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Thread: Looking for an accessible version of Linux due to arm/hand issues

  1. #11
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    May 2011
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    Re: Looking for an accessible version of Linux due to arm/hand issues

    I installed KDE, and managed to log into it, but can't figure out how to use it.

    1. It keeps resetting to full screen brightness and full sound volume. I have a light sensitivity and it hurts my eyes until I reset things to minimum screen brightness. [and on some machines, I have to put a sheet of paper in front to soak up the excess brightness].

    2. It hides my files. I couldn't find an easy way to open a file browser, or anything I could add to the panel to open a file browser. I can't rely on search, both because of my injuries and because if my arms heal I'm planning to sort out some things between two computers [one old, one not-as-old] with three different operating systems.

  2. #12
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    May 2011
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    Which desktops and which distros are accessible for users with arm and hand injuries?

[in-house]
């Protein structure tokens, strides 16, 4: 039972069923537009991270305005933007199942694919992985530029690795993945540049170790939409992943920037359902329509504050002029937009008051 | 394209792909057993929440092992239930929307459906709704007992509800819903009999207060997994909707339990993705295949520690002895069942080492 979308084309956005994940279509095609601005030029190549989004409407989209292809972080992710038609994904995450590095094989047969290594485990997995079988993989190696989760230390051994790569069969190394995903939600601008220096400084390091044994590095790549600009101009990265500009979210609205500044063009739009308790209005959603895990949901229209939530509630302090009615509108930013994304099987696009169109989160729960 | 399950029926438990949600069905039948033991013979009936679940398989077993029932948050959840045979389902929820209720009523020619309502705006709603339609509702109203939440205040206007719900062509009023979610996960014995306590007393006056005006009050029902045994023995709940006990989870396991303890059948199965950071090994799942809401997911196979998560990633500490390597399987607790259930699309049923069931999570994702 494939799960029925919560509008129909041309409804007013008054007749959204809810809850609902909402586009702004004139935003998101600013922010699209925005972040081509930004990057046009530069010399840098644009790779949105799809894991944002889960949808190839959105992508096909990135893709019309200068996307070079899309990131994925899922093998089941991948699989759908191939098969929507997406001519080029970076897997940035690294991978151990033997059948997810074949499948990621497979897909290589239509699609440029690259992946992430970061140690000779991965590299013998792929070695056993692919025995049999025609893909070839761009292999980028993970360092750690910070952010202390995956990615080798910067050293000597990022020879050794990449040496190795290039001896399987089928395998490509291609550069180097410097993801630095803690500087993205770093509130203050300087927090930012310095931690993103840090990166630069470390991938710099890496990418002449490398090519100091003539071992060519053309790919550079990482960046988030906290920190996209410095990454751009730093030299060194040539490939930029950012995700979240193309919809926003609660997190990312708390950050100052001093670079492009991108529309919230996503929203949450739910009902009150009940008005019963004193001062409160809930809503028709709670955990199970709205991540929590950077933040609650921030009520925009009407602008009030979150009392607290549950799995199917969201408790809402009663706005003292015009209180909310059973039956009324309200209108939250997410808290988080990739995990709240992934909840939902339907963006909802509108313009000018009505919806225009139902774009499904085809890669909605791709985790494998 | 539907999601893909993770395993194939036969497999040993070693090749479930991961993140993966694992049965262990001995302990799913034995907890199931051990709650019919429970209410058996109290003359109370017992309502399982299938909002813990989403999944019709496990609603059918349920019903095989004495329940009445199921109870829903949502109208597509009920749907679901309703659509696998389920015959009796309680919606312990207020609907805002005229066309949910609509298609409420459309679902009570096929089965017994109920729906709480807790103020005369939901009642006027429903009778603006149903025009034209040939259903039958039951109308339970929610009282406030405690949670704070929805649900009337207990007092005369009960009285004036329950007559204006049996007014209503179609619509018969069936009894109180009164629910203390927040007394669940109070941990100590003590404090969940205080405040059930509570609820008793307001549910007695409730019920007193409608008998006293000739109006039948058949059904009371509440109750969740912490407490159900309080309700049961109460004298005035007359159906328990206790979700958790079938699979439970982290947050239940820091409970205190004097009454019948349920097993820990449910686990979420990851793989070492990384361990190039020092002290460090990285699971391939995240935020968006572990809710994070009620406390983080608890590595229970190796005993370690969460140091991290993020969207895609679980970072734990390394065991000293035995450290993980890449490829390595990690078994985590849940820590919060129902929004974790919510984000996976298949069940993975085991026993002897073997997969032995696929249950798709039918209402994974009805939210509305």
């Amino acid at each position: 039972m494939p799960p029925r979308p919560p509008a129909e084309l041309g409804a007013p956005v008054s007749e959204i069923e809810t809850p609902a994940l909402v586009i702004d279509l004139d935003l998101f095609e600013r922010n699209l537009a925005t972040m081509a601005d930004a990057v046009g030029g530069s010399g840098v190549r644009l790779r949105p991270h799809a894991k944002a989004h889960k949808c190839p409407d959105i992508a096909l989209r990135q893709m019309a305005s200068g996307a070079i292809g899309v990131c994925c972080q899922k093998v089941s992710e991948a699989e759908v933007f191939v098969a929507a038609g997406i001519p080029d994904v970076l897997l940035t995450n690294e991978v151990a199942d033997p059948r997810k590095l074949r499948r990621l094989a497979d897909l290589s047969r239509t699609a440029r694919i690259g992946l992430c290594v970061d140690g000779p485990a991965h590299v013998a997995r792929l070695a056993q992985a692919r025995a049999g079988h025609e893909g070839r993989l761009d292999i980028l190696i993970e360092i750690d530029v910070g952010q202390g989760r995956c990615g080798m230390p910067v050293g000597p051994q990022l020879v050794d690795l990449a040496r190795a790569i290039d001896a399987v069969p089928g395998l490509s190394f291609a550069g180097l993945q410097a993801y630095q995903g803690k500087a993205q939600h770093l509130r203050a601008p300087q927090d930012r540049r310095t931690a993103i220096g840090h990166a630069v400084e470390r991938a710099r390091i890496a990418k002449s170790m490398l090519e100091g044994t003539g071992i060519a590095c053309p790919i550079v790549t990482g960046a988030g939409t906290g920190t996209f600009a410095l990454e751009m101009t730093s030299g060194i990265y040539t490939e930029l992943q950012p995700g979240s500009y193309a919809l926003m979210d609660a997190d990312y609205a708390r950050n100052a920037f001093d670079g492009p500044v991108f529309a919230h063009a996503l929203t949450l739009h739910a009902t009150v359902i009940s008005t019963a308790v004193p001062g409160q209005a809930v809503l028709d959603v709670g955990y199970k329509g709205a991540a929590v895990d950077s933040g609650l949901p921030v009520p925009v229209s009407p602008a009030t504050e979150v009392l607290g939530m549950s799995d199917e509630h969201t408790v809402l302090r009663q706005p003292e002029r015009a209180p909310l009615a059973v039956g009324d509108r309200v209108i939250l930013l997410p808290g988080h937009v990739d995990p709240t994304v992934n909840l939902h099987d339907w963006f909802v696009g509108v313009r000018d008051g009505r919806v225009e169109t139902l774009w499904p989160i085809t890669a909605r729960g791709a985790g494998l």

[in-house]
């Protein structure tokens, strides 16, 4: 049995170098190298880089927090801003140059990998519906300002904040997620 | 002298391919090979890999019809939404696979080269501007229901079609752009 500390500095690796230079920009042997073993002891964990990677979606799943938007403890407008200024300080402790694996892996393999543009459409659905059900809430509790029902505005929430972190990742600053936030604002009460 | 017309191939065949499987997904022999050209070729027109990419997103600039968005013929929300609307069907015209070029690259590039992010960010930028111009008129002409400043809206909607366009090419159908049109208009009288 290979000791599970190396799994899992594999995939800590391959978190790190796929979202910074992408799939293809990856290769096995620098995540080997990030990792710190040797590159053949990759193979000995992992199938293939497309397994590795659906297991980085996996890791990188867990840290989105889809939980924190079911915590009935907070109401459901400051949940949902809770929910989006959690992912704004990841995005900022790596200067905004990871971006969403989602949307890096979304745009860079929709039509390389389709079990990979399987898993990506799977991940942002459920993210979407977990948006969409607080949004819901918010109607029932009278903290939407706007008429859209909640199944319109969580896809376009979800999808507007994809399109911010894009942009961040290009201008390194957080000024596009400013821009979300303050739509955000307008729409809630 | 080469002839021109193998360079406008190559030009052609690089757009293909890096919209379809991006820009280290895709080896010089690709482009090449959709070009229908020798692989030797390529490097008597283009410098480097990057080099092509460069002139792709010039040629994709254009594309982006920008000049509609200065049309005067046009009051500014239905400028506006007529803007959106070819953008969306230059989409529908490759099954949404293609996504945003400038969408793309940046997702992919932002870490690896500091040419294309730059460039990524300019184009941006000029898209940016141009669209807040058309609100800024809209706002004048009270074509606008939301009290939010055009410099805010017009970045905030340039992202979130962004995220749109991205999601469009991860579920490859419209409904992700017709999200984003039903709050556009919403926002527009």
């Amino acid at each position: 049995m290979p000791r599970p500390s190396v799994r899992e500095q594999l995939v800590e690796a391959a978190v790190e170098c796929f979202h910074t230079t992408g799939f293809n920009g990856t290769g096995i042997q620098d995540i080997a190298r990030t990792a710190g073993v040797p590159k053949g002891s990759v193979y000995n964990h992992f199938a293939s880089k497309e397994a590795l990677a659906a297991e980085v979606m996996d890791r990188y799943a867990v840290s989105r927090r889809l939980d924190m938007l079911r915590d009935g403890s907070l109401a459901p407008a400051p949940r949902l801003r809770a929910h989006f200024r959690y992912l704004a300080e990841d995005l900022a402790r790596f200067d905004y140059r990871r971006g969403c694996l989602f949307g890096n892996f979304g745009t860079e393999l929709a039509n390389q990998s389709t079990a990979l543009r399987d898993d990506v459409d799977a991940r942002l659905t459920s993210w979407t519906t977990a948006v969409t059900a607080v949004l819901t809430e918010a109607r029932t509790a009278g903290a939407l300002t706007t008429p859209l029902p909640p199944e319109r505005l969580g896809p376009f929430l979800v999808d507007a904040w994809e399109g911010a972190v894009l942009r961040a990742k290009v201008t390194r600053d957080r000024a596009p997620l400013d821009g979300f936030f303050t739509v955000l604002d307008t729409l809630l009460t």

I am still using Gnome 2 in Ubuntu 11.04, but it leaves my arms aching. I have been able to patch the touchpad, to restore the scrollbars, and to reset the scrollbars so they are wide enough to use. Unfortunately, I understand that fixing the scrollbars can break newer versions of Ubuntu, and I know that using older versions will break the touchpad patch, so I can't back up to 10.04 LTS.

    I have tried Unity. Couldn't use it.

    I have tried KDE. Either it doesn't have touchpad support, or it doesn't work with the touchpad patch, so I need to use the mouse and keep away from the keyboard or everything goes haywire. It has other accessibility issues, involving the brightness settings and the narrow scrollbars, that I haven't been able to fix.

    I have tried XFCE. Again either it doesn't have touchpad support, or it doesn't work with the touchpad patch, so I need to use the mouse and keep away from the keyboard or everything goes haywire.

    I have always been too clumsy, even before these injuries, to use ergonomic keyboards, touchpad tapping/gestures, touch screens, styli too small to hold, trackballs, and mouse settings that start them clicking randomly.

  3. #13
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    Mar 2009
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    Re: Which desktops and which distros are accessible for users with arm and hand injur

    Are you a keyboard shortcut kind of guy or a mouse kind of guy, given the choice? And by touchpad are you talking about the pointing device found on laptops or are you talking about a drawing tablet of some sort?